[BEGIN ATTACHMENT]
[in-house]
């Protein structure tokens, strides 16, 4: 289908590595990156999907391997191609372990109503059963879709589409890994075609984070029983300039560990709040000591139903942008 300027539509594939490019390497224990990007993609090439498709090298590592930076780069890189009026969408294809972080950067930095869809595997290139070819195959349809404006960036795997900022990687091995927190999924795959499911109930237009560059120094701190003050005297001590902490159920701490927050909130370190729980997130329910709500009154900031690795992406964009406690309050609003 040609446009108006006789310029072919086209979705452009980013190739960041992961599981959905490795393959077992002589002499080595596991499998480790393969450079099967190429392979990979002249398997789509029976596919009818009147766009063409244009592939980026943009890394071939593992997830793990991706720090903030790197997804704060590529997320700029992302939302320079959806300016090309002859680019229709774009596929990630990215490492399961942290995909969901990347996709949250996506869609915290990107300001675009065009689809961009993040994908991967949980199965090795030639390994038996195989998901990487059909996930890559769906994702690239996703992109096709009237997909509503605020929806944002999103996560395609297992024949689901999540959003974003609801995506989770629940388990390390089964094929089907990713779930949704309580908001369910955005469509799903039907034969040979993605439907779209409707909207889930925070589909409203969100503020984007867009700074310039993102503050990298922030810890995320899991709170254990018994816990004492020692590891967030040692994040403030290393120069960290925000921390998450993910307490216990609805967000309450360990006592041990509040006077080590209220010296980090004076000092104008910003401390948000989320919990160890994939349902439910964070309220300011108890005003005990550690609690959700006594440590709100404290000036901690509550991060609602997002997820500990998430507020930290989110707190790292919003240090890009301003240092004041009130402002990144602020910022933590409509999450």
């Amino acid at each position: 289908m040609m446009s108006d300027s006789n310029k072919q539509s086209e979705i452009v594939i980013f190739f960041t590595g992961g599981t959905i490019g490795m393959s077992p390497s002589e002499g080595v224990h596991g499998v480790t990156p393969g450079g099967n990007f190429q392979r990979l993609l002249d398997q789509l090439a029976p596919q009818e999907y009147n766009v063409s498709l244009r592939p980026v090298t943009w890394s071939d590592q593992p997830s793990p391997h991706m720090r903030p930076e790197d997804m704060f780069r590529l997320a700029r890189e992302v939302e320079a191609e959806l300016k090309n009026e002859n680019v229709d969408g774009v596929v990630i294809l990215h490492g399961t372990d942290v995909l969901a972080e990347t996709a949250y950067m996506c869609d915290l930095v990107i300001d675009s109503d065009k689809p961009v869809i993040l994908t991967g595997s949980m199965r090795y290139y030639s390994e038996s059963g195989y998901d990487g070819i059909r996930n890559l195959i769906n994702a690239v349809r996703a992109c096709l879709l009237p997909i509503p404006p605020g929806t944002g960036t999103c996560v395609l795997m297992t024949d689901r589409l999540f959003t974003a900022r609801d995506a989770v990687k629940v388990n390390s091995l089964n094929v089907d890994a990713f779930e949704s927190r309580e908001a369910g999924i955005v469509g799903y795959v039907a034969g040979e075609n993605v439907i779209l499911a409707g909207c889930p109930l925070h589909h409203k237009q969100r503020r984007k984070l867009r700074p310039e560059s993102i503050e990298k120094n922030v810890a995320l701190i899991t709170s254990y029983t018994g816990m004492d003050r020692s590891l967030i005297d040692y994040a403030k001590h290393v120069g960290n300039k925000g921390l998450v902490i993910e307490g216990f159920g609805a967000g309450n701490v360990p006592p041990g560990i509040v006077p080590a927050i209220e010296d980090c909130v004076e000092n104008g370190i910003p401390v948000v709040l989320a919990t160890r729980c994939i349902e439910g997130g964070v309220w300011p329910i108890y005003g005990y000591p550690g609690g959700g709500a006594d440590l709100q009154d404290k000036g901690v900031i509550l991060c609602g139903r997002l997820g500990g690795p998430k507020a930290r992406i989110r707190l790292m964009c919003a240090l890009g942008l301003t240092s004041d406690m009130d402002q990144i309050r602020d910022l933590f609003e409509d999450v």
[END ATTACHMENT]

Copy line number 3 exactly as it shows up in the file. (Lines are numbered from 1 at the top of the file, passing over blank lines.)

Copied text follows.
């Amino acid at each position: 289908m040609m446009s108006d300027s006789n310029k072919q539509s086209e979705i452009v594939i980013f190739f960041t590595g992961g599981t959905i490019g490795m393959s077992p390497s002589e002499g080595v224990h596991g499998v480790t990156p393969g450079g099967n990007f190429q392979r990979l993609l002249d398997q789509l090439a029976p596919q009818e999907y009147n766009v063409s498709l244009r592939p980026v090298t943009w890394s071939d590592q593992p997830s793990p391997h991706m720090r903030p930076e790197d997804m704060f780069r590529l997320a700029r890189e992302v939302e320079a191609e959806l300016k090309n009026e002859n680019v229709d969408g774009v596929v990630i294809l990215h490492g399961t372990d942290v995909l969901a972080e990347t996709a949250y950067m996506c869609d915290l930095v990107i300001d675009s109503d065009k689809p961009v869809i993040l994908t991967g595997s949980m199965r090795y290139y030639s390994e038996s059963g195989y998901d990487g070819i059909r996930n890559l195959i769906n994702a690239v349809r996703a992109c096709l879709l009237p997909i509503p404006p605020g929806t944002g960036t999103c996560v395609l795997m297992t024949d689901r589409l999540f959003t974003a900022r609801d995506a989770v990687k629940v388990n390390s091995l089964n094929v089907d890994a990713f779930e949704s927190r309580e908001a369910g999924i955005v469509g799903y795959v039907a034969g040979e075609n993605v439907i779209l499911a409707g909207c889930p109930l925070h589909h409203k237009q969100r503020r984007k984070l867009r700074p310039e560059s993102i503050e990298k120094n922030v810890a995320l701190i899991t709170s254990y029983t018994g816990m004492d003050r020692s590891l967030i005297d040692y994040a403030k001590h290393v120069g960290n300039k925000g921390l998450v902490i993910e307490g216990f159920g609805a967000g309450n701490v360990p006592p041990g560990i509040v006077p080590a927050i209220e010296d980090c909130v004076e000092n104008g370190i910003p401390v948000v709040l989320a919990t160890r729980c994939i349902e439910g997130g964070v309220w300011p329910i108890y005003g005990y000591p550690g609690g959700g709500a006594d440590l709100q009154d404290k000036g901690v900031i509550l991060c609602g139903r997002l997820g500990g690795p998430k507020a930290r992406i989110r707190l790292m964009c919003a240090l890009g942008l301003t240092s004041d406690m009130d402002q990144i309050r602020d910022l933590f609003e409509d999450v």